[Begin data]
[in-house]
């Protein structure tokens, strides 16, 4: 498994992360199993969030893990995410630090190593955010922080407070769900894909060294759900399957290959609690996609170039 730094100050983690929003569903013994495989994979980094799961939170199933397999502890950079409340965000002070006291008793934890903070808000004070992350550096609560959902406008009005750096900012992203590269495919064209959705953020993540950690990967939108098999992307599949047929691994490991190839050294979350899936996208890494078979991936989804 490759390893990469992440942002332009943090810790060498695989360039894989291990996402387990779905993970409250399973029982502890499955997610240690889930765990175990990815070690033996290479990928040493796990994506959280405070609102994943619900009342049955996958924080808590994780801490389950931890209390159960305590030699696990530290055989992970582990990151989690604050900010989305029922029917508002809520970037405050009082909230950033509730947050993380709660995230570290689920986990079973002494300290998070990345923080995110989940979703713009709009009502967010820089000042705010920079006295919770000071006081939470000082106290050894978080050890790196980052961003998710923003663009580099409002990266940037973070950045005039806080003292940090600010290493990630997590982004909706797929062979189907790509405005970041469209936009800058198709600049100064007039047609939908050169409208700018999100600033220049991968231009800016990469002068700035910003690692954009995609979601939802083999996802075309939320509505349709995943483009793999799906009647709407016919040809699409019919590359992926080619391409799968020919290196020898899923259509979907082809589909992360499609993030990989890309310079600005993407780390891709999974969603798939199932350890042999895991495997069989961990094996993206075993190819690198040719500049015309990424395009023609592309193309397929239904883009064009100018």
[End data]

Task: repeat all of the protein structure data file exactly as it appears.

[in-house]
């Protein structure tokens, strides 16, 4: 498994992360199993969030893990995410630090190593955010922080407070769900894909060294759900399957290959609690996609170039 730094100050983690929003569903013994495989994979980094799961939170199933397999502890950079409340965000002070006291008793934890903070808000004070992350550096609560959902406008009005750096900012992203590269495919064209959705953020993540950690990967939108098999992307599949047929691994490991190839050294979350899936996208890494078979991936989804 490759390893990469992440942002332009943090810790060498695989360039894989291990996402387990779905993970409250399973029982502890499955997610240690889930765990175990990815070690033996290479990928040493796990994506959280405070609102994943619900009342049955996958924080808590994780801490389950931890209390159960305590030699696990530290055989992970582990990151989690604050900010989305029922029917508002809520970037405050009082909230950033509730947050993380709660995230570290689920986990079973002494300290998070990345923080995110989940979703713009709009009502967010820089000042705010920079006295919770000071006081939470000082106290050894978080050890790196980052961003998710923003663009580099409002990266940037973070950045005039806080003292940090600010290493990630997590982004909706797929062979189907790509405005970041469209936009800058198709600049100064007039047609939908050169409208700018999100600033220049991968231009800016990469002068700035910003690692954009995609979601939802083999996802075309939320509505349709995943483009793999799906009647709407016919040809699409019919590359992926080619391409799968020919290196020898899923259509979907082809589909992360499609993030990989890309310079600005993407780390891709999974969603798939199932350890042999895991495997069989961990094996993206075993190819690198040719500049015309990424395009023609592309193309397929239904883009064009100018």